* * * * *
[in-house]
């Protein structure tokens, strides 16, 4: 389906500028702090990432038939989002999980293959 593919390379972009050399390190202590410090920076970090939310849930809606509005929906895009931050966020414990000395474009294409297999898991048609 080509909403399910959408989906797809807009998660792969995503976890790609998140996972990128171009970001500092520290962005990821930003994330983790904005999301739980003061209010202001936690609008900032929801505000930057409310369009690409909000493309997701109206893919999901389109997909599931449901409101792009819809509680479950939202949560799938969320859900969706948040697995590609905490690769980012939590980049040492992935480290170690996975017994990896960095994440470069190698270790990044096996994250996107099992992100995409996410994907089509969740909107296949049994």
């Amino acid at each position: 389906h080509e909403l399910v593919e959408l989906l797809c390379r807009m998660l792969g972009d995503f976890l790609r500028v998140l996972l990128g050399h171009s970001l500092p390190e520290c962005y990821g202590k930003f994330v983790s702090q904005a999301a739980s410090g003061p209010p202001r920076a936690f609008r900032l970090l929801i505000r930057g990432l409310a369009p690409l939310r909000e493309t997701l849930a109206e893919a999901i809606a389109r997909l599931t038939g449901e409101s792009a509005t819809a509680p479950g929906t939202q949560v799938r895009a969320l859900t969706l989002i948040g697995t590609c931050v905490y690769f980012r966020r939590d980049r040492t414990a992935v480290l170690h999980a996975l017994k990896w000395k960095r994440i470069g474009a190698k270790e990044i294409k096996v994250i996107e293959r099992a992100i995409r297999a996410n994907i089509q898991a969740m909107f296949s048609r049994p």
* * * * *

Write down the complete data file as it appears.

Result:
[in-house]
């Protein structure tokens, strides 16, 4: 389906500028702090990432038939989002999980293959 593919390379972009050399390190202590410090920076970090939310849930809606509005929906895009931050966020414990000395474009294409297999898991048609 080509909403399910959408989906797809807009998660792969995503976890790609998140996972990128171009970001500092520290962005990821930003994330983790904005999301739980003061209010202001936690609008900032929801505000930057409310369009690409909000493309997701109206893919999901389109997909599931449901409101792009819809509680479950939202949560799938969320859900969706948040697995590609905490690769980012939590980049040492992935480290170690996975017994990896960095994440470069190698270790990044096996994250996107099992992100995409996410994907089509969740909107296949049994």
């Amino acid at each position: 389906h080509e909403l399910v593919e959408l989906l797809c390379r807009m998660l792969g972009d995503f976890l790609r500028v998140l996972l990128g050399h171009s970001l500092p390190e520290c962005y990821g202590k930003f994330v983790s702090q904005a999301a739980s410090g003061p209010p202001r920076a936690f609008r900032l970090l929801i505000r930057g990432l409310a369009p690409l939310r909000e493309t997701l849930a109206e893919a999901i809606a389109r997909l599931t038939g449901e409101s792009a509005t819809a509680p479950g929906t939202q949560v799938r895009a969320l859900t969706l989002i948040g697995t590609c931050v905490y690769f980012r966020r939590d980049r040492t414990a992935v480290l170690h999980a996975l017994k990896w000395k960095r994440i470069g474009a190698k270790e990044i294409k096996v994250i996107e293959r099992a992100i995409r297999a996410n994907i089509q898991a969740m909107f296949s048609r049994p």